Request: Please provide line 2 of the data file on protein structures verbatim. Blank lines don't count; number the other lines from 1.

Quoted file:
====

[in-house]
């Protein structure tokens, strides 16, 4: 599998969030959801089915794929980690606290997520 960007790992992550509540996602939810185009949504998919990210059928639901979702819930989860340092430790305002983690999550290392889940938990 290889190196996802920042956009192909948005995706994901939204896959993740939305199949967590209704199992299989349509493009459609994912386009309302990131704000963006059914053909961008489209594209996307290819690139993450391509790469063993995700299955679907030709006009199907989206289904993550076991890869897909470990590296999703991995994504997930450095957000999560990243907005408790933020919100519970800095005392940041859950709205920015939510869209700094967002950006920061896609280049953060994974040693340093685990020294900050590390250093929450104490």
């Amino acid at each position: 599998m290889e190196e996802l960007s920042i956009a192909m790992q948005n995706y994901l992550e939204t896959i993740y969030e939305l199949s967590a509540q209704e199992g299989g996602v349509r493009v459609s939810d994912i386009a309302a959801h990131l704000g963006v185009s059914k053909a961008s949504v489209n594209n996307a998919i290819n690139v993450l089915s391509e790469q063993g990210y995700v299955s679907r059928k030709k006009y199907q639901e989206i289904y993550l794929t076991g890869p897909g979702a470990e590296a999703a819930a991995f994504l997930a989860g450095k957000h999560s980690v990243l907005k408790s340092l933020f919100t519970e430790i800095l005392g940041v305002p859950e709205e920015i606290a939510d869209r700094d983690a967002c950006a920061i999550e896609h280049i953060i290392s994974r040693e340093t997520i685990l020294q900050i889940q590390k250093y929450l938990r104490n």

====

């Protein structure tokens, strides 16, 4: 599998969030959801089915794929980690606290997520 960007790992992550509540996602939810185009949504998919990210059928639901979702819930989860340092430790305002983690999550290392889940938990 290889190196996802920042956009192909948005995706994901939204896959993740939305199949967590209704199992299989349509493009459609994912386009309302990131704000963006059914053909961008489209594209996307290819690139993450391509790469063993995700299955679907030709006009199907989206289904993550076991890869897909470990590296999703991995994504997930450095957000999560990243907005408790933020919100519970800095005392940041859950709205920015939510869209700094967002950006920061896609280049953060994974040693340093685990020294900050590390250093929450104490």